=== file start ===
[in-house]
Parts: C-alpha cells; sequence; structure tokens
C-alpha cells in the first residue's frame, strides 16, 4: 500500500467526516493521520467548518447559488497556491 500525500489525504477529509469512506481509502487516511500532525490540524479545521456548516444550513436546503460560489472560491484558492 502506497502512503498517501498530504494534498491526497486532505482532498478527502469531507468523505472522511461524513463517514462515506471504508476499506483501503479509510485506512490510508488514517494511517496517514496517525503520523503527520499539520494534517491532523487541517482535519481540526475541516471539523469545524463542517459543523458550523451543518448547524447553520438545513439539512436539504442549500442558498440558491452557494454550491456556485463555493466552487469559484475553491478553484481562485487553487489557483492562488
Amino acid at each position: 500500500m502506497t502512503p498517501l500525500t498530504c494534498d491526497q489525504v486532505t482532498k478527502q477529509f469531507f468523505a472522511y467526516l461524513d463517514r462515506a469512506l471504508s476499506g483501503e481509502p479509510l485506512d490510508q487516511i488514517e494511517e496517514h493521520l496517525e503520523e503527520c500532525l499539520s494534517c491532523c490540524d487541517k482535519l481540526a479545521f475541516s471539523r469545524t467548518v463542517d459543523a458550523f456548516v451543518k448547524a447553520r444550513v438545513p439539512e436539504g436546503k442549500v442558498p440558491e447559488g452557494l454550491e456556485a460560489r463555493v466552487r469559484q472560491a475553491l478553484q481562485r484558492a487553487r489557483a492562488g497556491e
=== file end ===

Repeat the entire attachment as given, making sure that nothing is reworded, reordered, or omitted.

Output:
[in-house]
Parts: C-alpha cells; sequence; structure tokens
C-alpha cells in the first residue's frame, strides 16, 4: 500500500467526516493521520467548518447559488497556491 500525500489525504477529509469512506481509502487516511500532525490540524479545521456548516444550513436546503460560489472560491484558492 502506497502512503498517501498530504494534498491526497486532505482532498478527502469531507468523505472522511461524513463517514462515506471504508476499506483501503479509510485506512490510508488514517494511517496517514496517525503520523503527520499539520494534517491532523487541517482535519481540526475541516471539523469545524463542517459543523458550523451543518448547524447553520438545513439539512436539504442549500442558498440558491452557494454550491456556485463555493466552487469559484475553491478553484481562485487553487489557483492562488
Amino acid at each position: 500500500m502506497t502512503p498517501l500525500t498530504c494534498d491526497q489525504v486532505t482532498k478527502q477529509f469531507f468523505a472522511y467526516l461524513d463517514r462515506a469512506l471504508s476499506g483501503e481509502p479509510l485506512d490510508q487516511i488514517e494511517e496517514h493521520l496517525e503520523e503527520c500532525l499539520s494534517c491532523c490540524d487541517k482535519l481540526a479545521f475541516s471539523r469545524t467548518v463542517d459543523a458550523f456548516v451543518k448547524a447553520r444550513v438545513p439539512e436539504g436546503k442549500v442558498p440558491e447559488g452557494l454550491e456556485a460560489r463555493v466552487r469559484q472560491a475553491l478553484q481562485r484558492a487553487r489557483a492562488g497556491e